The San Quentin Restorative Justice Roundtable hosts 150 incarcerated people in a 26 week cycle, 75 on Wednesday night and 75 on Thursday night. The program is held inside the prison’s Catholic Chapel and is generously supported by the Catholic Chapel’s clergy and staff. However, we are an interfaith group and invite people from all religions, spiritual backgrounds, and walks of life to join our group. The large group of 75 people on each night is then divided into small circles of 9 or 10 people each. Additionally, we reserve one circle for our Spanish speaking community. Each circle has a circle keeper, and at least one outside volunteer. This small group becomes your micro community for the six-month cycle.
Our circle keepers and co-keepers have been trained in the Restorative Justice circle process, and refresh their skills yearly. Gatherings, or “circles,” have been used in cultures throughout history, and have been the platform used to discuss a myriad of community issues. Using a circle process creates a space free of judgment and allows every voice to be heard equally. The flow of conversation is managed by the use of a talking piece, wherein only the person holding the piece may speak; all others are deeply engaged in listening. The circle keepers’ purpose within the group is that of a steward, sometimes posing questions to stimulate the conversation, or gently helping to keep the group on track.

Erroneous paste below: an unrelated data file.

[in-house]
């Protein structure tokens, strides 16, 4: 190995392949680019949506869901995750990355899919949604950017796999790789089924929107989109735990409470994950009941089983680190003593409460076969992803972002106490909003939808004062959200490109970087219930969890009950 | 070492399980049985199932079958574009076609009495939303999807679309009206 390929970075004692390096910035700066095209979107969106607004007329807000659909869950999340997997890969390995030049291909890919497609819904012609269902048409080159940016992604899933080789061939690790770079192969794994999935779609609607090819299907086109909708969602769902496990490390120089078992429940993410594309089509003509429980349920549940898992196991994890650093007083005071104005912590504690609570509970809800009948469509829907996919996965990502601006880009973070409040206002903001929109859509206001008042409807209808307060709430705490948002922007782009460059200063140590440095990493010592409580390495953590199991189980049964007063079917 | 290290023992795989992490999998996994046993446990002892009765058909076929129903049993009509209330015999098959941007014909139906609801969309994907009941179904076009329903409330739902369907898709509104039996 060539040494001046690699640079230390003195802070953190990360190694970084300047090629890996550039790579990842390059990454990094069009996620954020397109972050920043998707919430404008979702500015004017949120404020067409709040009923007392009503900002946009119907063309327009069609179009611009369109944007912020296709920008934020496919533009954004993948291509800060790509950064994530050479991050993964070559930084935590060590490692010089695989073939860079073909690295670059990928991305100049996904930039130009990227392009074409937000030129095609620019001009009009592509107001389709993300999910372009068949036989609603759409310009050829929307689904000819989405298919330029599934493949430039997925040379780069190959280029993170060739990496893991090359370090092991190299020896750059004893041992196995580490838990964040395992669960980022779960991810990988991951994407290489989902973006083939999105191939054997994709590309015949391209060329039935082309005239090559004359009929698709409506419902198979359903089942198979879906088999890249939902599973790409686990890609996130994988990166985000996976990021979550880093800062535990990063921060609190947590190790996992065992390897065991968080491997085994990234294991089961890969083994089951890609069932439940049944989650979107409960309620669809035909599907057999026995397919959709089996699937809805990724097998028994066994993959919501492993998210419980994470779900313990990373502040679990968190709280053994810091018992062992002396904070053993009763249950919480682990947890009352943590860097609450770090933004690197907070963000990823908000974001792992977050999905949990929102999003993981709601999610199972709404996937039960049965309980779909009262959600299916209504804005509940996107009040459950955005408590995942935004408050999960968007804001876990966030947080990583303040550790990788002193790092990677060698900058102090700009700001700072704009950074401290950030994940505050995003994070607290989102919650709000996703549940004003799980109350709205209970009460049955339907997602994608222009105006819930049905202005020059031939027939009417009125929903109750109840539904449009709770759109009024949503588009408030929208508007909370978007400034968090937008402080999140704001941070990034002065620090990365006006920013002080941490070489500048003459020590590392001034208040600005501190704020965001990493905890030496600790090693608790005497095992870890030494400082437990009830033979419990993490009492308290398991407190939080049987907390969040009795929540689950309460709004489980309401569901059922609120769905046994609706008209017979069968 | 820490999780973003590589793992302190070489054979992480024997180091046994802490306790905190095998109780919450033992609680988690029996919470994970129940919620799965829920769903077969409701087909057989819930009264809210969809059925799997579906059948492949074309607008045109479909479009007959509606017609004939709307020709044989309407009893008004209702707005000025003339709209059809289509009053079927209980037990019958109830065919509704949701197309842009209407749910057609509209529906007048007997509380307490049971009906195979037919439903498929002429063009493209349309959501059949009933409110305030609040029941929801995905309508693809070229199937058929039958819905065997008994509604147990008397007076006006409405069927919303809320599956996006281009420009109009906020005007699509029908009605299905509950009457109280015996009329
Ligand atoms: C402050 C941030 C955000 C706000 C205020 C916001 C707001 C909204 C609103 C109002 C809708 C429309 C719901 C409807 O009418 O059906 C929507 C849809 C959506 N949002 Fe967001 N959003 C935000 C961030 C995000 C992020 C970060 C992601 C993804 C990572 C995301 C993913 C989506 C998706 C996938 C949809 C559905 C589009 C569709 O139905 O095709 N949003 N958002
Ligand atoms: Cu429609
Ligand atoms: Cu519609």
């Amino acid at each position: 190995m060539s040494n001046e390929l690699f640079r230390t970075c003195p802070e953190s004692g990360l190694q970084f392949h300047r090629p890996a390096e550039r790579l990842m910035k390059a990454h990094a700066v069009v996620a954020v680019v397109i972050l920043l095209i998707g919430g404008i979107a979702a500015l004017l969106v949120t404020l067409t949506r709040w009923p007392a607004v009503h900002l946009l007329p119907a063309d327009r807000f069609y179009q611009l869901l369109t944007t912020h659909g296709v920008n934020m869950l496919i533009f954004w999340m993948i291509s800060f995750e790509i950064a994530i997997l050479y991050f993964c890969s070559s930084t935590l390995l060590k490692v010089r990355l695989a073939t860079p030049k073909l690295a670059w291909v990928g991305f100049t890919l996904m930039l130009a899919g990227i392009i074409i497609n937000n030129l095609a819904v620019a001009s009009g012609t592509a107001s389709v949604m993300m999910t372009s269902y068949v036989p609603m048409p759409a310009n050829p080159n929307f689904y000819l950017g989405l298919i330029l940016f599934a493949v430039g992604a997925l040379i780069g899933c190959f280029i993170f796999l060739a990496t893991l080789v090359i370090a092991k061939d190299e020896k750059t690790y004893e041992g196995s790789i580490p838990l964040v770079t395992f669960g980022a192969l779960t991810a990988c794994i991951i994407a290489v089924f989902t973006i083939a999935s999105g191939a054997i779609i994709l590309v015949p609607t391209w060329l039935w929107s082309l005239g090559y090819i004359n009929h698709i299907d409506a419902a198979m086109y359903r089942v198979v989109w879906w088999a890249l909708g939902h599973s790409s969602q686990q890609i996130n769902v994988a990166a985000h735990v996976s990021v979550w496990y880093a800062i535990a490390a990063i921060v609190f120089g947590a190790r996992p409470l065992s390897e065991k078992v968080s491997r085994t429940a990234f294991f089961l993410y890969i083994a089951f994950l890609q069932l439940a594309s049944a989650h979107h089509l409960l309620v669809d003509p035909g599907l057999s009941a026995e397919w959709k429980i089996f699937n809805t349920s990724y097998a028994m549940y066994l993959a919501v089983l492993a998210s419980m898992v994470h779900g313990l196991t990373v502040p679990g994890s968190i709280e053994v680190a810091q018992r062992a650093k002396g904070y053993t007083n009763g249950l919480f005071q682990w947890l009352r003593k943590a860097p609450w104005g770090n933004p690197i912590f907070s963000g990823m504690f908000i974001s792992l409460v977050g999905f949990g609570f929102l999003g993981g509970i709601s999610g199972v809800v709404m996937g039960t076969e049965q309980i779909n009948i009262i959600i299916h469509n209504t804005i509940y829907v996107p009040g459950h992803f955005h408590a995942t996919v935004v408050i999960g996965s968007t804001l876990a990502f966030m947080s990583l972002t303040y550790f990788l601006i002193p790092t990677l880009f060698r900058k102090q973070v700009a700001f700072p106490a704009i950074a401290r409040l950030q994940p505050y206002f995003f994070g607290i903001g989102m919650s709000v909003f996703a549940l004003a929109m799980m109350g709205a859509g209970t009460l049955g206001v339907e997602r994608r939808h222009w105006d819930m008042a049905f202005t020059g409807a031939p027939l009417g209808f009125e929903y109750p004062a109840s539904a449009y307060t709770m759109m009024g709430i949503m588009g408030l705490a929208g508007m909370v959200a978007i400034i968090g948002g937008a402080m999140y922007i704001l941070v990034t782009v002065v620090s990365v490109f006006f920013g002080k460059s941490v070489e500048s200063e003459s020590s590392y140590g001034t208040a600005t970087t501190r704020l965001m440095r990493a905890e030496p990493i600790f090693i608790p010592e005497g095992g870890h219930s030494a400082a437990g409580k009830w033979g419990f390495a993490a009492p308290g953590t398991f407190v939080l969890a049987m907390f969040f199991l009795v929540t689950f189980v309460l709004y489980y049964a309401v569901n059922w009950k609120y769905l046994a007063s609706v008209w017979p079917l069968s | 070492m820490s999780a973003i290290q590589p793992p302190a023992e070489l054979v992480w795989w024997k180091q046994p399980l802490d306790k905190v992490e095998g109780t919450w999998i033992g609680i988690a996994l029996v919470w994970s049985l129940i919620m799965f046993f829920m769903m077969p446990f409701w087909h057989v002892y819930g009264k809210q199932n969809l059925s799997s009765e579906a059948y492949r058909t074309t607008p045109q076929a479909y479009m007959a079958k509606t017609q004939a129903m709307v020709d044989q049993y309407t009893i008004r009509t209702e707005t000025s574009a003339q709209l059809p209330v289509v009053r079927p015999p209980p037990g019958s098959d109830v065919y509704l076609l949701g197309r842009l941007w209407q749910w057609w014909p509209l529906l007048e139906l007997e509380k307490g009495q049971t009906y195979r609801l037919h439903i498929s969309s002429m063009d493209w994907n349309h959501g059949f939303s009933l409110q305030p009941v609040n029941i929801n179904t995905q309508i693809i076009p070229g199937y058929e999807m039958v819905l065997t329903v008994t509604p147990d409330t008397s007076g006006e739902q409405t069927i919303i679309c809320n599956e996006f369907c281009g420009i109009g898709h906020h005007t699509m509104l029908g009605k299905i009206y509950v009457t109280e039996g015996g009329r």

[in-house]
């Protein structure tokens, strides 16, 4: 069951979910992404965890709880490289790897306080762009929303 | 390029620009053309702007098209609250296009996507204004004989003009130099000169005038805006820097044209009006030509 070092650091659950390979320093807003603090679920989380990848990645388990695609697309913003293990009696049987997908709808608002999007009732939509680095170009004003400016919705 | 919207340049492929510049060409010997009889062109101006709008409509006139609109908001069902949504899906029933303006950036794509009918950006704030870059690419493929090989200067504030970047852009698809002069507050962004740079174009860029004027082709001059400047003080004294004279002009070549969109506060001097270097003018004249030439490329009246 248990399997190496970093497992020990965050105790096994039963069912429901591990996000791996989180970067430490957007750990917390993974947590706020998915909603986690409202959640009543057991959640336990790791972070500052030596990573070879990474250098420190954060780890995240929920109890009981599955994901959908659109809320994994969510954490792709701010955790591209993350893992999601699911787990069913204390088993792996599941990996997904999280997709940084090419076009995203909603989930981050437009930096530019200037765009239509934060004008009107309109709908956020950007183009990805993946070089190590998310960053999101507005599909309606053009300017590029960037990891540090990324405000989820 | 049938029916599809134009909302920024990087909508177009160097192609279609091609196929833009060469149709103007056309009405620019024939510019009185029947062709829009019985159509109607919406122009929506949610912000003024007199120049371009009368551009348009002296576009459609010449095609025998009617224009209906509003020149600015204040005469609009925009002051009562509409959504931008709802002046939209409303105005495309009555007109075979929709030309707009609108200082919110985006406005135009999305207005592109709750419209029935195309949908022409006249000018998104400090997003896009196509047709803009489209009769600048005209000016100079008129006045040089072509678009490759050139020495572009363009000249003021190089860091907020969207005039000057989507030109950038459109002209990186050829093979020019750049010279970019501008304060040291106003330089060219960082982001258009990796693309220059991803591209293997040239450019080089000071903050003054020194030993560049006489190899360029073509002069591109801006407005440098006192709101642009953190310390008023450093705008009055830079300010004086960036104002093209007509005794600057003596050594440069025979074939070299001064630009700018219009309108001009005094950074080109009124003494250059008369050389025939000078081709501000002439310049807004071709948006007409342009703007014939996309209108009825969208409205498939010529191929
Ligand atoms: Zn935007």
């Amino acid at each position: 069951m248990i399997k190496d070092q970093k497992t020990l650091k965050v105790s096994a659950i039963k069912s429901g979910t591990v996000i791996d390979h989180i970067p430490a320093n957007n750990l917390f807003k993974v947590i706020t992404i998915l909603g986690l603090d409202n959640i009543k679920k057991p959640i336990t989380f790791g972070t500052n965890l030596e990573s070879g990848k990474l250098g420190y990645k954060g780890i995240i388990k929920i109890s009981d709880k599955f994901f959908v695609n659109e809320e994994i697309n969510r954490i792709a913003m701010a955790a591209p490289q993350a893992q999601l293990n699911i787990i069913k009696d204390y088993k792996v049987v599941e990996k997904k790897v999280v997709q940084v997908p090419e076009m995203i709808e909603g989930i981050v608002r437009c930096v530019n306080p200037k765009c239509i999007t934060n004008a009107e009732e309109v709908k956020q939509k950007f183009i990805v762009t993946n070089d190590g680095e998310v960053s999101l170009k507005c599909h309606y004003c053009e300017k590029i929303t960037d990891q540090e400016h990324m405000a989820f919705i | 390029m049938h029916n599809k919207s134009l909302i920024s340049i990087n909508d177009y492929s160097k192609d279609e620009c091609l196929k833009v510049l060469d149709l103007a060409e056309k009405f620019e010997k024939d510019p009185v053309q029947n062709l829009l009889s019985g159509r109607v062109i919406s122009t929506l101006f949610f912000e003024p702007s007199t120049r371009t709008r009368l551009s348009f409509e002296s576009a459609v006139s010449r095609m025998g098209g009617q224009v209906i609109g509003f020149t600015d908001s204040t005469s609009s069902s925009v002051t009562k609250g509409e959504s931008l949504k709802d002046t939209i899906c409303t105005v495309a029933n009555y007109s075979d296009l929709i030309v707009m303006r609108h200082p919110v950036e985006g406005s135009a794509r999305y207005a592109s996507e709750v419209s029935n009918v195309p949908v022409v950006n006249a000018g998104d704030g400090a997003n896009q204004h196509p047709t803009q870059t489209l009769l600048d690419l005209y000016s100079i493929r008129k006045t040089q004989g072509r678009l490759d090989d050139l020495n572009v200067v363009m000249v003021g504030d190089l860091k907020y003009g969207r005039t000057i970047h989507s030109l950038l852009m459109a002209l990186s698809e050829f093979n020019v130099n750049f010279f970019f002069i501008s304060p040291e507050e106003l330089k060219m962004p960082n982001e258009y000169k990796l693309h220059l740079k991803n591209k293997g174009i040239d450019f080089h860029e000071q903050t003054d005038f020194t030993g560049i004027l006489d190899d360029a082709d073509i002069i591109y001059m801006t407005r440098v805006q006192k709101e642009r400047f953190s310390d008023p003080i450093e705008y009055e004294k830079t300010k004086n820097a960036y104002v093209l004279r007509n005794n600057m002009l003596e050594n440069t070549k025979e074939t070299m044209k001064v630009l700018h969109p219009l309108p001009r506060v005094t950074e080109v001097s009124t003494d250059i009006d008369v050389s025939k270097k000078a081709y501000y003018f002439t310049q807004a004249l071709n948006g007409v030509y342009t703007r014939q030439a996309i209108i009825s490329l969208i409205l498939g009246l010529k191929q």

This is the general structure of the Restorative Justice Roundtable’s weekly circles. Each circle has its own character, based upon the many personalities within, and it generally evolves over the course of each cycle. During the cycle, the small circles read and discuss the book, “The Little Book of Restorative Justice for People in Prison,” written by Barb Toews. All members in the circle are encouraged to participate, but sharing is not mandatory. Our cycles follow an agenda, which includes inspirational videos, and the occasional special guest. We also developed a curriculum based on the twelve chapters of Barb Toews’ book, making it possible for participants to earn credit for completing quizzes. However, participation in Restorative Justice isn’t simply an accomplishment- it’s a philosophy and a way of life.
The San Quentin Restorative Justice Roundtable began its evolutionary journey in the summer of 2005. It began with only a handful of incarcerated men, a couple of outside volunteers, and a desire for a deeper understanding about the impact of their crimes and how to begin a journey of healing for all.
At the time, rehabilitation hadn’t yet become a focal point in California prisons and self-help programs were scarce. Here we are, over ten years later enjoying great success. There are many people who are responsible for our longevity, but to name one we must name them all. In the spirit of Restorative Justice- no individual efforts are more or less important than any other in the success of this program.
Through its many changes in leadership, as well as in structure, our dedication to the the four core values of Restorative Justice has been constant: Respect, Care, Trust and Humility. These are the pillars that support us.
At the end of each night we recite a pledge:
I believe that violence is not a solution to any problem.
I believe that every person is endowed with a sacred dignity.
I believe that every person is capable of change, healing, and being restored.
I pledge to respect the dignity of every person.
I pledge to overcome violence with love and compassion.
I pledge to accompany and support anyone affected by crime on their healing journey.
I pledge to be an instrument of restoration, of forgiveness and reconciliation.